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Guy v. City of Wilmington

United States District Court, D. Delaware

February 28, 2019

SAMUEL L. GUY, Plaintiff,
v.
CITY OF WILMINGTON, Defendant.

          Samuel L. Guy, Attorney at Law, Wilmington, DE - Pro Se Plaintiff.

          Barry M. Willoughby, Lauren E.M. Russell, YOUNG CONAWAY STARGATT & TAYLOR, LLP, Wilmington, DE - attorneys for Defendant.

          MEMORANDUM OPINION

          NOREIKA, U.S. DISTRICT JUDGE.

         Before the Court is the Motion to Dismiss and to Set a Briefing Schedule[1] (D.I. 16) filed by Defendant City of Wilmington ("Wilmington" or "Defendant"). The Amended Complaint (D.I. 14) filed by Plaintiff, Samuel L. Guy ("Guy" or "Plaintiff), raises three claims under 42 U.S.C. § 1983 and one state law claim. Defendant alleges that the Amended Complaint fails to state a claim upon which relief can be granted and must be dismissed pursuant to Fed.R.Civ.P. 12(b)(6). The Court has subject matter jurisdiction over the federal claims pursuant to 28 U.S.C. § 1331 and over the state law claims pursuant to 28 U.S.C. § 1367. For the reasons set forth below, the Court will grant Defendant's motion to dismiss pursuant to Rule 12(b)(6).

         I. BACKGROUND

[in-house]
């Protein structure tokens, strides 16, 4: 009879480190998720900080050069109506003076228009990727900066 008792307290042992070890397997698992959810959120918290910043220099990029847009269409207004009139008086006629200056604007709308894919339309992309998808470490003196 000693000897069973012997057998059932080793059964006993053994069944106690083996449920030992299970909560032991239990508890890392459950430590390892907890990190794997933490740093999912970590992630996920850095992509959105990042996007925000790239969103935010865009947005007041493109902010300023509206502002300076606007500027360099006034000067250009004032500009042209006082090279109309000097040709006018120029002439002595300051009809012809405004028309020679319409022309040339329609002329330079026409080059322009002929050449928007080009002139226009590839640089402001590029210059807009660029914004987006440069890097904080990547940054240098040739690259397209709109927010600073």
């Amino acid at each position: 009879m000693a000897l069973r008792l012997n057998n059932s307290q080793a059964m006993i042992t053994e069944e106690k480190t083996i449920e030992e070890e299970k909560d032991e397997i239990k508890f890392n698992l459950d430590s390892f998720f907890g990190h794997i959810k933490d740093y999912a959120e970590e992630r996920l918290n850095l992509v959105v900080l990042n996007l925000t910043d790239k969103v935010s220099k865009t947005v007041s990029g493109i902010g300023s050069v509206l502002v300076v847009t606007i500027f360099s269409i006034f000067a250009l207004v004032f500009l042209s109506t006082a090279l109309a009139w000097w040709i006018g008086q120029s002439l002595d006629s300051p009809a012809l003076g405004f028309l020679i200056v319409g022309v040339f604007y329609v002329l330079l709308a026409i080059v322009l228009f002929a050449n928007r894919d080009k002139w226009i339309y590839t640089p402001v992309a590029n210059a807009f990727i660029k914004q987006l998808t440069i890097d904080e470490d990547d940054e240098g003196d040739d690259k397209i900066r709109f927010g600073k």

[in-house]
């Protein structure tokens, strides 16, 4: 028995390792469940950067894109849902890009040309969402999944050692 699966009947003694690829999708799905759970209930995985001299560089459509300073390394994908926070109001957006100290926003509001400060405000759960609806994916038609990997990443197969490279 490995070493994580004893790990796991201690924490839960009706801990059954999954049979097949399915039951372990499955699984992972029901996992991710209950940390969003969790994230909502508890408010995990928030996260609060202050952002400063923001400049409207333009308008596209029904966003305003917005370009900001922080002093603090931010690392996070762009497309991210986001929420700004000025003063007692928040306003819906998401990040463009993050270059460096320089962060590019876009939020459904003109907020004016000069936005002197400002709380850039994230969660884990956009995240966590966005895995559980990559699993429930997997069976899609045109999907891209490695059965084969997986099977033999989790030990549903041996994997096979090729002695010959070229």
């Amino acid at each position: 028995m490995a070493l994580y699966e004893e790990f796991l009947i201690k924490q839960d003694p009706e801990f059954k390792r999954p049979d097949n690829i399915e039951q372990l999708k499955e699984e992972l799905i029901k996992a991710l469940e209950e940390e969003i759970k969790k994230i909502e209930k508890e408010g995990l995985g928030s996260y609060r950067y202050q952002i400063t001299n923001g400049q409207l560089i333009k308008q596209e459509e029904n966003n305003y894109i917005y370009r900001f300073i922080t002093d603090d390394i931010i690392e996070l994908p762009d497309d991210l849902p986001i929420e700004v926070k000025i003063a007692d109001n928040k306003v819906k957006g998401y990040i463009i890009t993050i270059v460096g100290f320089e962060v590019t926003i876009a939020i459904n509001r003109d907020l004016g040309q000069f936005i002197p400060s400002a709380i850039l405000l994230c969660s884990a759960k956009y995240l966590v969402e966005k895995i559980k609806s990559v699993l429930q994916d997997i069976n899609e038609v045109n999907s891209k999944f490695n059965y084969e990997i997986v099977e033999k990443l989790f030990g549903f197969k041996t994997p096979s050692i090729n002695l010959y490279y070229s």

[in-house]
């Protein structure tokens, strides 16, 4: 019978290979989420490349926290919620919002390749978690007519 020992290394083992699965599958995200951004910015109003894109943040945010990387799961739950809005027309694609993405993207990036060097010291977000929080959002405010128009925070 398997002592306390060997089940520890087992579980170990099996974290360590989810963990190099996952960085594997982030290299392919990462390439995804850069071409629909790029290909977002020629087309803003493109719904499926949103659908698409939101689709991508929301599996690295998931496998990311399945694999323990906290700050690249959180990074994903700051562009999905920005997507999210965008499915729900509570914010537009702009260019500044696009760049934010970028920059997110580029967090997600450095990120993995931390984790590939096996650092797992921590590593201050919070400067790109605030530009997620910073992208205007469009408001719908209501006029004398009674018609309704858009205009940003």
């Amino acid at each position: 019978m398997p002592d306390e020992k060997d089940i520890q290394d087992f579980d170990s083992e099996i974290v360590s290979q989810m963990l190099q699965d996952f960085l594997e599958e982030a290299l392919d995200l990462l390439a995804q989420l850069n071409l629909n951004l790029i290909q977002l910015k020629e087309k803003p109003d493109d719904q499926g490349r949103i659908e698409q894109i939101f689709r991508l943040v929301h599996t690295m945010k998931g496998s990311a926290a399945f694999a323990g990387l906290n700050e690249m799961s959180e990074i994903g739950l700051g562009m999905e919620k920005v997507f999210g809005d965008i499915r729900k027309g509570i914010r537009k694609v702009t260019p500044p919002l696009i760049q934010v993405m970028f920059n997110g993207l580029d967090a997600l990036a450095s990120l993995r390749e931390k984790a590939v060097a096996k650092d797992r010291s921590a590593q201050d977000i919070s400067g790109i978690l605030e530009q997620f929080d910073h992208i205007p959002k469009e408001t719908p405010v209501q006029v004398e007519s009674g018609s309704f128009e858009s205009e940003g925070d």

Plaintiff is an At-Large Member of the 107th Session of the Wilmington City Council ("Council"). (D.I. 14 ¶¶ 1, 14). At the close of the 106th Session of the Council, a total of $15, 400.00 in scholarship and discretionary funding for At-Large Councilmembers remained and carried over to the new session[2]. (Id. ¶ 11). Plaintiff calculates that there should have been an average of $3, 850 available for distribution to each At-Large Councilmember in the 107th Session. (Id. ¶ 12). Plaintiff, however, was not allocated any funds. (Id. ¶ 15). Meanwhile, re-elected At-Large Councilwoman Loretta Walsh received $8, 650.00, newly-elected At-Large Councilwoman Rysheema Dixon received $6, 500.00, and newly-elected At-Large Councilman Ciro Adams received $250. (Id. ¶ 16). Following the disbursements, the Council President, Hanifa Shabazz, made a public announcement that the distributions were made in alphabetical order. (Id. ¶ 19)[3]. On May 8, 2017, Plaintiff filed a complaint in the Superior Court of Delaware against Hanifa Shabazz, Rysheema Dixon, Loretta Walsh, and the Wilmington City Council for alleged violations of the due process and equal protection clauses of the United States Constitution and Delaware Constitution. (D.I. 1, Ex. A). The complaint contended that “Shabazz made up an alphabetical order rationale as her explanation” and instead “distributed discretionary funds in a manner reflecting her personal preference.” (D.I. 1 ¶¶ 27, 29). Plaintiff alleged “[t]he method of operating the scholarship and discretionary fund with regard to the At-Large members of the 107th Session of the Wilmington City Council violates the constitutional guarantees of equal protection of the laws under the Federal Constitution (a concept that inures as a matter of due process under the Delaware constitution) and due process of law under both Federal and Delaware Constitutions.” (Id. ¶ 42). Plaintiff further alleged that “Ciro Adams has had his constitutional rights violated as well but he doesn't seem concerned according to email correspondence he has distributed.” (Id. ¶ 40). Defendants Shabazz, Dixon, Walsh, and Wilmington City Council removed the action to this Court on May 17, 2017, (D.I. 1), and subsequently filed a motion to dismiss on June 16, 2017 (D.I. 3). On February 6, 2018, the Court issued an Opinion and Order granting the motion to dismiss finding: (1) the individual defendants' actions were subject to legislative immunity; (2) the Wilmington City Council was not a proper defendant; (3) Plaintiff had no protectable property interest in the scholarship and discretionary funds, and thereby no due process claim; and (4)Plaintiff's equal protection clause claim, as pleaded, failed to state a claim. (D.I. 11). Regarding the equal protection claim, the Court stated: